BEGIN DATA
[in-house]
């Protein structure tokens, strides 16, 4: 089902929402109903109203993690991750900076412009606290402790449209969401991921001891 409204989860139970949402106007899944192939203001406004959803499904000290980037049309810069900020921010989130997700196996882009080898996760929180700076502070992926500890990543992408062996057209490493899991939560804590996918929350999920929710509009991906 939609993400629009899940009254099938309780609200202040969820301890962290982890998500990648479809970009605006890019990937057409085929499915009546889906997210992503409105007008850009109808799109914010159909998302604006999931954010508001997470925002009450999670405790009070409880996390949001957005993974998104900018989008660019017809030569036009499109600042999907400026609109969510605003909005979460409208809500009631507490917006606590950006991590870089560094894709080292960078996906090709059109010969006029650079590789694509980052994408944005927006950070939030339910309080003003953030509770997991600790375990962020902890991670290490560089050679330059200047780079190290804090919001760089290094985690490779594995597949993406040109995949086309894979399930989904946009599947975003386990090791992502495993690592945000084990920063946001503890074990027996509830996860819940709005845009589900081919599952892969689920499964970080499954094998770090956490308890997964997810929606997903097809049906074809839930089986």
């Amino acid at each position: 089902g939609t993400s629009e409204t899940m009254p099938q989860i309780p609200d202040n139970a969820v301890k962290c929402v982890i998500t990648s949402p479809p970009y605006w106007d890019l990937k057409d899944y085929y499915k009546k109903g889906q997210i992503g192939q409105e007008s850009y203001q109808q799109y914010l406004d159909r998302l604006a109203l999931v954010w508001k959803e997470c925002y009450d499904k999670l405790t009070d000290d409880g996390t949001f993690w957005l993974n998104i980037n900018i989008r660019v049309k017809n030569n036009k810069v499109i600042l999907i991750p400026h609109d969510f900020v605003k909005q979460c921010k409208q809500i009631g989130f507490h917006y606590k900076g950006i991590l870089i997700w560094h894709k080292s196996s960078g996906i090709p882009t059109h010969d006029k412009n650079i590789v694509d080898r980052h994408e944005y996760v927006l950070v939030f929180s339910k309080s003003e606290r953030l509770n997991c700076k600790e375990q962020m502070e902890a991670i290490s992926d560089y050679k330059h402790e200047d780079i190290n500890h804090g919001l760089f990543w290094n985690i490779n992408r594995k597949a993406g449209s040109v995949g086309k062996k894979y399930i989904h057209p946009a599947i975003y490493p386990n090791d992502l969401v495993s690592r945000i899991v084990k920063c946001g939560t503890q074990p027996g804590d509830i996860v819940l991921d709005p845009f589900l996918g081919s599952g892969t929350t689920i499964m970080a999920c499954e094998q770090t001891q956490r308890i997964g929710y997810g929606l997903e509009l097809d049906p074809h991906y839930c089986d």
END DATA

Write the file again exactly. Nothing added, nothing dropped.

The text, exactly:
[in-house]
């Protein structure tokens, strides 16, 4: 089902929402109903109203993690991750900076412009606290402790449209969401991921001891 409204989860139970949402106007899944192939203001406004959803499904000290980037049309810069900020921010989130997700196996882009080898996760929180700076502070992926500890990543992408062996057209490493899991939560804590996918929350999920929710509009991906 939609993400629009899940009254099938309780609200202040969820301890962290982890998500990648479809970009605006890019990937057409085929499915009546889906997210992503409105007008850009109808799109914010159909998302604006999931954010508001997470925002009450999670405790009070409880996390949001957005993974998104900018989008660019017809030569036009499109600042999907400026609109969510605003909005979460409208809500009631507490917006606590950006991590870089560094894709080292960078996906090709059109010969006029650079590789694509980052994408944005927006950070939030339910309080003003953030509770997991600790375990962020902890991670290490560089050679330059200047780079190290804090919001760089290094985690490779594995597949993406040109995949086309894979399930989904946009599947975003386990090791992502495993690592945000084990920063946001503890074990027996509830996860819940709005845009589900081919599952892969689920499964970080499954094998770090956490308890997964997810929606997903097809049906074809839930089986």
């Amino acid at each position: 089902g939609t993400s629009e409204t899940m009254p099938q989860i309780p609200d202040n139970a969820v301890k962290c929402v982890i998500t990648s949402p479809p970009y605006w106007d890019l990937k057409d899944y085929y499915k009546k109903g889906q997210i992503g192939q409105e007008s850009y203001q109808q799109y914010l406004d159909r998302l604006a109203l999931v954010w508001k959803e997470c925002y009450d499904k999670l405790t009070d000290d409880g996390t949001f993690w957005l993974n998104i980037n900018i989008r660019v049309k017809n030569n036009k810069v499109i600042l999907i991750p400026h609109d969510f900020v605003k909005q979460c921010k409208q809500i009631g989130f507490h917006y606590k900076g950006i991590l870089i997700w560094h894709k080292s196996s960078g996906i090709p882009t059109h010969d006029k412009n650079i590789v694509d080898r980052h994408e944005y996760v927006l950070v939030f929180s339910k309080s003003e606290r953030l509770n997991c700076k600790e375990q962020m502070e902890a991670i290490s992926d560089y050679k330059h402790e200047d780079i190290n500890h804090g919001l760089f990543w290094n985690i490779n992408r594995k597949a993406g449209s040109v995949g086309k062996k894979y399930i989904h057209p946009a599947i975003y490493p386990n090791d992502l969401v495993s690592r945000i899991v084990k920063c946001g939560t503890q074990p027996g804590d509830i996860v819940l991921d709005p845009f589900l996918g081919s599952g892969t929350t689920i499964m970080a999920c499954e094998q770090t001891q956490r308890i997964g929710y997810g929606l997903e509009l097809d049906p074809h991906y839930c089986d």